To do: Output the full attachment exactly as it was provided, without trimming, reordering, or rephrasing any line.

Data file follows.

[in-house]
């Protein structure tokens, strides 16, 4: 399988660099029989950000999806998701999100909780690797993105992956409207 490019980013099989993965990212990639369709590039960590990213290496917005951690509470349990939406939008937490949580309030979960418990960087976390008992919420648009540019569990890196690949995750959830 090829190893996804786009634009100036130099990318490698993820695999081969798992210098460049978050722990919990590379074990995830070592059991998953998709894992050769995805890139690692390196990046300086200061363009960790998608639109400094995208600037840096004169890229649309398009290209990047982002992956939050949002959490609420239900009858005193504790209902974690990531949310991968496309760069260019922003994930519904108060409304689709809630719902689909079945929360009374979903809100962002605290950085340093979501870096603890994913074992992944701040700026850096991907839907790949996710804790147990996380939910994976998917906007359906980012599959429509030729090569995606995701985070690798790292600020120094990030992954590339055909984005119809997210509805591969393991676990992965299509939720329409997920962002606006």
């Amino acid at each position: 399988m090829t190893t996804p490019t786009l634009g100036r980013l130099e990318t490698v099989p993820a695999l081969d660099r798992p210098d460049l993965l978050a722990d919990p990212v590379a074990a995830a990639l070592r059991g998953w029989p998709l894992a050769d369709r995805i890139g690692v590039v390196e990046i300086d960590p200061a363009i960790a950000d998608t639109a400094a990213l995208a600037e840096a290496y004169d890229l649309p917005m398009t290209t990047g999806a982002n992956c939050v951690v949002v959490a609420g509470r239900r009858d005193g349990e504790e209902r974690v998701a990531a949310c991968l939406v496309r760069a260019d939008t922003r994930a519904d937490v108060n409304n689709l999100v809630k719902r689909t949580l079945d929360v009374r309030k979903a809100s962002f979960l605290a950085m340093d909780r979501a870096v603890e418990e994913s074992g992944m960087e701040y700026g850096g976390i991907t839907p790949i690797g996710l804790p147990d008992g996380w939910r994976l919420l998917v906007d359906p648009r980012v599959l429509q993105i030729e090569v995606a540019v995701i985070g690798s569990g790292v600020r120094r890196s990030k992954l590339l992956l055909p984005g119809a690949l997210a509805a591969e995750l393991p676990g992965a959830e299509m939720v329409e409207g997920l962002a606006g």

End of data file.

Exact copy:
[in-house]
């Protein structure tokens, strides 16, 4: 399988660099029989950000999806998701999100909780690797993105992956409207 490019980013099989993965990212990639369709590039960590990213290496917005951690509470349990939406939008937490949580309030979960418990960087976390008992919420648009540019569990890196690949995750959830 090829190893996804786009634009100036130099990318490698993820695999081969798992210098460049978050722990919990590379074990995830070592059991998953998709894992050769995805890139690692390196990046300086200061363009960790998608639109400094995208600037840096004169890229649309398009290209990047982002992956939050949002959490609420239900009858005193504790209902974690990531949310991968496309760069260019922003994930519904108060409304689709809630719902689909079945929360009374979903809100962002605290950085340093979501870096603890994913074992992944701040700026850096991907839907790949996710804790147990996380939910994976998917906007359906980012599959429509030729090569995606995701985070690798790292600020120094990030992954590339055909984005119809997210509805591969393991676990992965299509939720329409997920962002606006």
């Amino acid at each position: 399988m090829t190893t996804p490019t786009l634009g100036r980013l130099e990318t490698v099989p993820a695999l081969d660099r798992p210098d460049l993965l978050a722990d919990p990212v590379a074990a995830a990639l070592r059991g998953w029989p998709l894992a050769d369709r995805i890139g690692v590039v390196e990046i300086d960590p200061a363009i960790a950000d998608t639109a400094a990213l995208a600037e840096a290496y004169d890229l649309p917005m398009t290209t990047g999806a982002n992956c939050v951690v949002v959490a609420g509470r239900r009858d005193g349990e504790e209902r974690v998701a990531a949310c991968l939406v496309r760069a260019d939008t922003r994930a519904d937490v108060n409304n689709l999100v809630k719902r689909t949580l079945d929360v009374r309030k979903a809100s962002f979960l605290a950085m340093d909780r979501a870096v603890e418990e994913s074992g992944m960087e701040y700026g850096g976390i991907t839907p790949i690797g996710l804790p147990d008992g996380w939910r994976l919420l998917v906007d359906p648009r980012v599959l429509q993105i030729e090569v995606a540019v995701i985070g690798s569990g790292v600020r120094r890196s990030k992954l590339l992956l055909p984005g119809a690949l997210a509805a591969e995750l393991p676990g992965a959830e299509m939720v329409e409207g997920l962002a606006g």